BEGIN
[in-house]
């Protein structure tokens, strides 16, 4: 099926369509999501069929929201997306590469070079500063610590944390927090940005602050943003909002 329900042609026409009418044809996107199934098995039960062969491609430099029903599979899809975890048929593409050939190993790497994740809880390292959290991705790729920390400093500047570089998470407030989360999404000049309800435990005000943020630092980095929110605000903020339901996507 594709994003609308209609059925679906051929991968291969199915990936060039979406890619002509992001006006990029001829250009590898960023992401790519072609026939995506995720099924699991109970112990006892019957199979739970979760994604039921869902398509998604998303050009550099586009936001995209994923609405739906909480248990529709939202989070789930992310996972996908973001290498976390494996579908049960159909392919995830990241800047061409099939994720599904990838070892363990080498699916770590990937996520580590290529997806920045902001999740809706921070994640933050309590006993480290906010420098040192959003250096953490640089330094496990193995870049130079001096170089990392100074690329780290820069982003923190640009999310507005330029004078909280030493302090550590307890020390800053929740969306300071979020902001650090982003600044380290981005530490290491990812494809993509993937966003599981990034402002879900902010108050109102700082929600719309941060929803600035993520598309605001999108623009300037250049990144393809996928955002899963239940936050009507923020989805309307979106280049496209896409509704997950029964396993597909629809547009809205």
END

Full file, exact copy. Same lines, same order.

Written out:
[in-house]
């Protein structure tokens, strides 16, 4: 099926369509999501069929929201997306590469070079500063610590944390927090940005602050943003909002 329900042609026409009418044809996107199934098995039960062969491609430099029903599979899809975890048929593409050939190993790497994740809880390292959290991705790729920390400093500047570089998470407030989360999404000049309800435990005000943020630092980095929110605000903020339901996507 594709994003609308209609059925679906051929991968291969199915990936060039979406890619002509992001006006990029001829250009590898960023992401790519072609026939995506995720099924699991109970112990006892019957199979739970979760994604039921869902398509998604998303050009550099586009936001995209994923609405739906909480248990529709939202989070789930992310996972996908973001290498976390494996579908049960159909392919995830990241800047061409099939994720599904990838070892363990080498699916770590990937996520580590290529997806920045902001999740809706921070994640933050309590006993480290906010420098040192959003250096953490640089330094496990193995870049130079001096170089990392100074690329780290820069982003923190640009999310507005330029004078909280030493302090550590307890020390800053929740969306300071979020902001650090982003600044380290981005530490290491990812494809993509993937966003599981990034402002879900902010108050109102700082929600719309941060929803600035993520598309605001999108623009300037250049990144393809996928955002899963239940936050009507923020989805309307979106280049496209896409509704997950029964396993597909629809547009809205």